We moderate comments. Our goal is to provide substantive commentary for a general readership. By screening submissions, we provide a space where readers can share intelligent and informed commentary that enhances the quality of our news and information.

While most comments will be posted if they are on-topic and not abusive, moderating decisions are subjective. We will make them as carefully and consistently as we can. Because of the volume of reader comments, we cannot review individual moderation decisions with readers.

We value thoughtful comments representing a range of views that make their point quickly and politely. We make an effort to protect discussions from repeated comments either by the same reader or different readers

We follow the same standards for taste as the daily newspaper. A few things we won't tolerate: personal attacks, obscenity, vulgarity, profanity (including expletives and letters followed by dashes), commercial promotion, impersonations, incoherence, proselytizing and SHOUTING. Don't include URLs to Web sites.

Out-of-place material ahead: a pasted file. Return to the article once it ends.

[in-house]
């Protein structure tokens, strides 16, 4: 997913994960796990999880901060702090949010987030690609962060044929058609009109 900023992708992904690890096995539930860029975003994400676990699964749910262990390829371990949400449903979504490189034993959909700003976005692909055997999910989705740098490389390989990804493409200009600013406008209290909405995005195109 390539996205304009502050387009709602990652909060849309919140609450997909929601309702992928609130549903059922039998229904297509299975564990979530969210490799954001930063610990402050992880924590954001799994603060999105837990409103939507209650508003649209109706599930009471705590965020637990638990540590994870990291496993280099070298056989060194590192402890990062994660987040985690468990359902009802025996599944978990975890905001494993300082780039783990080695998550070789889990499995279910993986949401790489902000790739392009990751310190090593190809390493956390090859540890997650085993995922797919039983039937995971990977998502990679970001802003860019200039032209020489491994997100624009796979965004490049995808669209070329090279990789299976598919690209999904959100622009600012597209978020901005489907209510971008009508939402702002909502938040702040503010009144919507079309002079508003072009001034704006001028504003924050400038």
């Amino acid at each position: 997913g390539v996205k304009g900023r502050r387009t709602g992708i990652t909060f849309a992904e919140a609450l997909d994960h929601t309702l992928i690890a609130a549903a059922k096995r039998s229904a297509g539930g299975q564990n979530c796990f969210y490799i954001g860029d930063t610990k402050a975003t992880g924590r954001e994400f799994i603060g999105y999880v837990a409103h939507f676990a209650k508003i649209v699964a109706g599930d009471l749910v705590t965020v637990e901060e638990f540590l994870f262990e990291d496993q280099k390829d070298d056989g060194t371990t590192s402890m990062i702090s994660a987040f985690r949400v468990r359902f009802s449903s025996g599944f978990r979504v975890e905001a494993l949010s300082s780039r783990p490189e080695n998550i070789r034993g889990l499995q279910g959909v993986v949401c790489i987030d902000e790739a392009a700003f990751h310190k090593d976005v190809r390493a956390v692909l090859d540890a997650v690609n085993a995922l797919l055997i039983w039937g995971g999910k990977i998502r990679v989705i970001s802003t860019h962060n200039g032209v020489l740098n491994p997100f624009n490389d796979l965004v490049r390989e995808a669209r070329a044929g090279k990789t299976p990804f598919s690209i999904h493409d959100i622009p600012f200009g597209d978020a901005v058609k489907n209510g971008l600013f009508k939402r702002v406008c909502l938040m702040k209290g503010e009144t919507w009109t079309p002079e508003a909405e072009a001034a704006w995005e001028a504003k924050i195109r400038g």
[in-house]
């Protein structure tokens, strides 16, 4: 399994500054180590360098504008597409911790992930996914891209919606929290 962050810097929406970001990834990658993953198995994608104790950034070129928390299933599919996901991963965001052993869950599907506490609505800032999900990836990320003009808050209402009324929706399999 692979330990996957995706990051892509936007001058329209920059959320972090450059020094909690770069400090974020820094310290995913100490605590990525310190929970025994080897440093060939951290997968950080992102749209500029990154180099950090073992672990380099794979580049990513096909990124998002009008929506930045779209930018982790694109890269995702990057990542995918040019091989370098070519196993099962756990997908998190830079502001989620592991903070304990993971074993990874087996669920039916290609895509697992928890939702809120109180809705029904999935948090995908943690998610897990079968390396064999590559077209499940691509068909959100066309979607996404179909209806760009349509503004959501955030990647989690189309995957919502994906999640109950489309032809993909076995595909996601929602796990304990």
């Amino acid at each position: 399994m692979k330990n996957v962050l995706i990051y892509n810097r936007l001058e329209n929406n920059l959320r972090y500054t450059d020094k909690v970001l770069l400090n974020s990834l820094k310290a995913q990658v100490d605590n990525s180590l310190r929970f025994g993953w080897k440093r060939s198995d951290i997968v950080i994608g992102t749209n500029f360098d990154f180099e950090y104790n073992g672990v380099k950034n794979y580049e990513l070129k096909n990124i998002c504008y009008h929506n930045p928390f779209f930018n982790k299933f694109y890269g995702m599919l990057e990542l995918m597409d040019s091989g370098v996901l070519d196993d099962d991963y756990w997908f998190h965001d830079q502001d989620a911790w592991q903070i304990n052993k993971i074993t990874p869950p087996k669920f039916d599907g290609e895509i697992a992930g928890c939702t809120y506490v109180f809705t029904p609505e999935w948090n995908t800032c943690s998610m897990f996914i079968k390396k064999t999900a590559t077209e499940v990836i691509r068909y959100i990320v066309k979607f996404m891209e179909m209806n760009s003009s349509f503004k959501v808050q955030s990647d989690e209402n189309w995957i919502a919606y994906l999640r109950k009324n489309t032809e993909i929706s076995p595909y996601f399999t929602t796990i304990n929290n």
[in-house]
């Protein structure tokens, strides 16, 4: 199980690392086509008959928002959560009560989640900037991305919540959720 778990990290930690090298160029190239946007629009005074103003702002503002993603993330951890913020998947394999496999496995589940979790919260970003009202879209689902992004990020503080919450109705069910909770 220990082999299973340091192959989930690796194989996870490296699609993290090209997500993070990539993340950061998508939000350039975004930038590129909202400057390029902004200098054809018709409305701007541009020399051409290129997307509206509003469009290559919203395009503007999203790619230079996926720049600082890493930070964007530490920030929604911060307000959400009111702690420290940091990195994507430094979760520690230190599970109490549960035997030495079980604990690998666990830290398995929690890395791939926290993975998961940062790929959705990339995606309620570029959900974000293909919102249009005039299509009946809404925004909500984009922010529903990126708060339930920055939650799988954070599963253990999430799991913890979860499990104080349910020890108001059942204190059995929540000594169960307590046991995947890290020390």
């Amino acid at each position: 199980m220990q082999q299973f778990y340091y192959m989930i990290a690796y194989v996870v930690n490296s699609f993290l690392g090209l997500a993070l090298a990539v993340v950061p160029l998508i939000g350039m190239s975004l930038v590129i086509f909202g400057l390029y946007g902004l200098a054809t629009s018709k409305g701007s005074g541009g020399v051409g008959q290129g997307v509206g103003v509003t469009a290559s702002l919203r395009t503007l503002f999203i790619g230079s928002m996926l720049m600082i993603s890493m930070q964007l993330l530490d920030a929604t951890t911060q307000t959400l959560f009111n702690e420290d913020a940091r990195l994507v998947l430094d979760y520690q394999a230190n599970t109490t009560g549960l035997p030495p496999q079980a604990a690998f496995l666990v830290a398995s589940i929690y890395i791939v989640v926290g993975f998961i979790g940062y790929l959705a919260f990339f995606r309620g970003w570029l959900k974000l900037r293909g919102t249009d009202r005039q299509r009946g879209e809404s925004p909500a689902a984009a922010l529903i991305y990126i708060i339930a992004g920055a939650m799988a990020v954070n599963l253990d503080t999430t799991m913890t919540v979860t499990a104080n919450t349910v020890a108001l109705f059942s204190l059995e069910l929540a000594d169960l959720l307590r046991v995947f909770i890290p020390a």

We do not edit comments. They are either approved or deleted. We reserve the right to edit a comment that is quoted or excerpted in an article. In this case, we may fix spelling and punctuation.

We welcome strong opinions and criticism of our work, but we don't want comments to become bogged down with discussions of our policies and we will moderate accordingly.

We appreciate it when readers and people quoted in articles or blog posts point out errors of fact or emphasis and will investigate all assertions. But these suggestions should be sent via e-mail. To avoid distracting other readers, we won't publish comments that suggest a correction. Instead, corrections will be made in a blog post or in an article.

click me